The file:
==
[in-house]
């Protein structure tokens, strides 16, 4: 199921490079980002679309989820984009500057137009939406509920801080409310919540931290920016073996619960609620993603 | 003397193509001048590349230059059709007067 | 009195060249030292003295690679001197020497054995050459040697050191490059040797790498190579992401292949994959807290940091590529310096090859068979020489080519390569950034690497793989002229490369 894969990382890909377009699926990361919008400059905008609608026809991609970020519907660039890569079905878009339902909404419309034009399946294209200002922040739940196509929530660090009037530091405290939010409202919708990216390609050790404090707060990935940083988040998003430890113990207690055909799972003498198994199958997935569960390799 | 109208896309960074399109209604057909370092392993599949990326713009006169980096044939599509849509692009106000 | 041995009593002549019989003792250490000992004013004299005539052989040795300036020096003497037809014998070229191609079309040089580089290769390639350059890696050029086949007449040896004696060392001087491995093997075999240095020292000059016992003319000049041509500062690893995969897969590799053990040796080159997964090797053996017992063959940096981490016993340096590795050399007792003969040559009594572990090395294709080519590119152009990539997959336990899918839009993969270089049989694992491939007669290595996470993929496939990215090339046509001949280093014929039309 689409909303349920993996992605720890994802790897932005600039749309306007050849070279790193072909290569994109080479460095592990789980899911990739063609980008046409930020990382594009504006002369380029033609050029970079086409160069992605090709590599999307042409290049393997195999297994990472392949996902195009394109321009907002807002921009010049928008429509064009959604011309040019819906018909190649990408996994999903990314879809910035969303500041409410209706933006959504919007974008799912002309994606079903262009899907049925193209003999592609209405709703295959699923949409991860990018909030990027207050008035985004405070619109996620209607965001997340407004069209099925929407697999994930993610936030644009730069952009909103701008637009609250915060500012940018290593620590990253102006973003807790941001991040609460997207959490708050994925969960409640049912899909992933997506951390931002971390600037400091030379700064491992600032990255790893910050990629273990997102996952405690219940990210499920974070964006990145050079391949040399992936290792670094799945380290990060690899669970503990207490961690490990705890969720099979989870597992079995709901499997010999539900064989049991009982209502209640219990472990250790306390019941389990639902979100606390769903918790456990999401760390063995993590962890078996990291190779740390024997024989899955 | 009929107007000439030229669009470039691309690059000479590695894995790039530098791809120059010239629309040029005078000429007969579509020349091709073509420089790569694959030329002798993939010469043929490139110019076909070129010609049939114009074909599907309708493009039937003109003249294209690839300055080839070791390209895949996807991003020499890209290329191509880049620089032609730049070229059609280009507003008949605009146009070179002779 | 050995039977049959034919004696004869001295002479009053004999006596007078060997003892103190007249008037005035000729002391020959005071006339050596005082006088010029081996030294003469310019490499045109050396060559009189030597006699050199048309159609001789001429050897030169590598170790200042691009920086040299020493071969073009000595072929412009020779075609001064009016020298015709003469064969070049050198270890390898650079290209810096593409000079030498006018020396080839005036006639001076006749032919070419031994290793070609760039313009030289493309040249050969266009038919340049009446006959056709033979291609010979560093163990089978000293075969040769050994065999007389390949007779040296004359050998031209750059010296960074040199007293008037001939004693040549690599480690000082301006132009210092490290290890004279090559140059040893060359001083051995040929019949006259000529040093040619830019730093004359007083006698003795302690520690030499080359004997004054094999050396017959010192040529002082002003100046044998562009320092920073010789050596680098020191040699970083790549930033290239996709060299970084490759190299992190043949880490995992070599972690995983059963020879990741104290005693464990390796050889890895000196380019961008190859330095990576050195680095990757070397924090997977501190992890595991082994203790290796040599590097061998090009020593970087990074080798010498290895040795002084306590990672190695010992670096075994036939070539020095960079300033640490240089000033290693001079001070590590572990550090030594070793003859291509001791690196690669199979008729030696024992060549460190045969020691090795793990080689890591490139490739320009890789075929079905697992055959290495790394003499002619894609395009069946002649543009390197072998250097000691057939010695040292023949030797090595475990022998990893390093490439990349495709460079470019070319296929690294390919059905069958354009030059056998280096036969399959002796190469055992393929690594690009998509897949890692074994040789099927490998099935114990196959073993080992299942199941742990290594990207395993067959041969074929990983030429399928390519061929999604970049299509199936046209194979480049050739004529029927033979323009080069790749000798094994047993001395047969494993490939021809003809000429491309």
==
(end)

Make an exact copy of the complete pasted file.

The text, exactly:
[in-house]
């Protein structure tokens, strides 16, 4: 199921490079980002679309989820984009500057137009939406509920801080409310919540931290920016073996619960609620993603 | 003397193509001048590349230059059709007067 | 009195060249030292003295690679001197020497054995050459040697050191490059040797790498190579992401292949994959807290940091590529310096090859068979020489080519390569950034690497793989002229490369 894969990382890909377009699926990361919008400059905008609608026809991609970020519907660039890569079905878009339902909404419309034009399946294209200002922040739940196509929530660090009037530091405290939010409202919708990216390609050790404090707060990935940083988040998003430890113990207690055909799972003498198994199958997935569960390799 | 109208896309960074399109209604057909370092392993599949990326713009006169980096044939599509849509692009106000 | 041995009593002549019989003792250490000992004013004299005539052989040795300036020096003497037809014998070229191609079309040089580089290769390639350059890696050029086949007449040896004696060392001087491995093997075999240095020292000059016992003319000049041509500062690893995969897969590799053990040796080159997964090797053996017992063959940096981490016993340096590795050399007792003969040559009594572990090395294709080519590119152009990539997959336990899918839009993969270089049989694992491939007669290595996470993929496939990215090339046509001949280093014929039309 689409909303349920993996992605720890994802790897932005600039749309306007050849070279790193072909290569994109080479460095592990789980899911990739063609980008046409930020990382594009504006002369380029033609050029970079086409160069992605090709590599999307042409290049393997195999297994990472392949996902195009394109321009907002807002921009010049928008429509064009959604011309040019819906018909190649990408996994999903990314879809910035969303500041409410209706933006959504919007974008799912002309994606079903262009899907049925193209003999592609209405709703295959699923949409991860990018909030990027207050008035985004405070619109996620209607965001997340407004069209099925929407697999994930993610936030644009730069952009909103701008637009609250915060500012940018290593620590990253102006973003807790941001991040609460997207959490708050994925969960409640049912899909992933997506951390931002971390600037400091030379700064491992600032990255790893910050990629273990997102996952405690219940990210499920974070964006990145050079391949040399992936290792670094799945380290990060690899669970503990207490961690490990705890969720099979989870597992079995709901499997010999539900064989049991009982209502209640219990472990250790306390019941389990639902979100606390769903918790456990999401760390063995993590962890078996990291190779740390024997024989899955 | 009929107007000439030229669009470039691309690059000479590695894995790039530098791809120059010239629309040029005078000429007969579509020349091709073509420089790569694959030329002798993939010469043929490139110019076909070129010609049939114009074909599907309708493009039937003109003249294209690839300055080839070791390209895949996807991003020499890209290329191509880049620089032609730049070229059609280009507003008949605009146009070179002779 | 050995039977049959034919004696004869001295002479009053004999006596007078060997003892103190007249008037005035000729002391020959005071006339050596005082006088010029081996030294003469310019490499045109050396060559009189030597006699050199048309159609001789001429050897030169590598170790200042691009920086040299020493071969073009000595072929412009020779075609001064009016020298015709003469064969070049050198270890390898650079290209810096593409000079030498006018020396080839005036006639001076006749032919070419031994290793070609760039313009030289493309040249050969266009038919340049009446006959056709033979291609010979560093163990089978000293075969040769050994065999007389390949007779040296004359050998031209750059010296960074040199007293008037001939004693040549690599480690000082301006132009210092490290290890004279090559140059040893060359001083051995040929019949006259000529040093040619830019730093004359007083006698003795302690520690030499080359004997004054094999050396017959010192040529002082002003100046044998562009320092920073010789050596680098020191040699970083790549930033290239996709060299970084490759190299992190043949880490995992070599972690995983059963020879990741104290005693464990390796050889890895000196380019961008190859330095990576050195680095990757070397924090997977501190992890595991082994203790290796040599590097061998090009020593970087990074080798010498290895040795002084306590990672190695010992670096075994036939070539020095960079300033640490240089000033290693001079001070590590572990550090030594070793003859291509001791690196690669199979008729030696024992060549460190045969020691090795793990080689890591490139490739320009890789075929079905697992055959290495790394003499002619894609395009069946002649543009390197072998250097000691057939010695040292023949030797090595475990022998990893390093490439990349495709460079470019070319296929690294390919059905069958354009030059056998280096036969399959002796190469055992393929690594690009998509897949890692074994040789099927490998099935114990196959073993080992299942199941742990290594990207395993067959041969074929990983030429399928390519061929999604970049299509199936046209194979480049050739004529029927033979323009080069790749000798094994047993001395047969494993490939021809003809000429491309």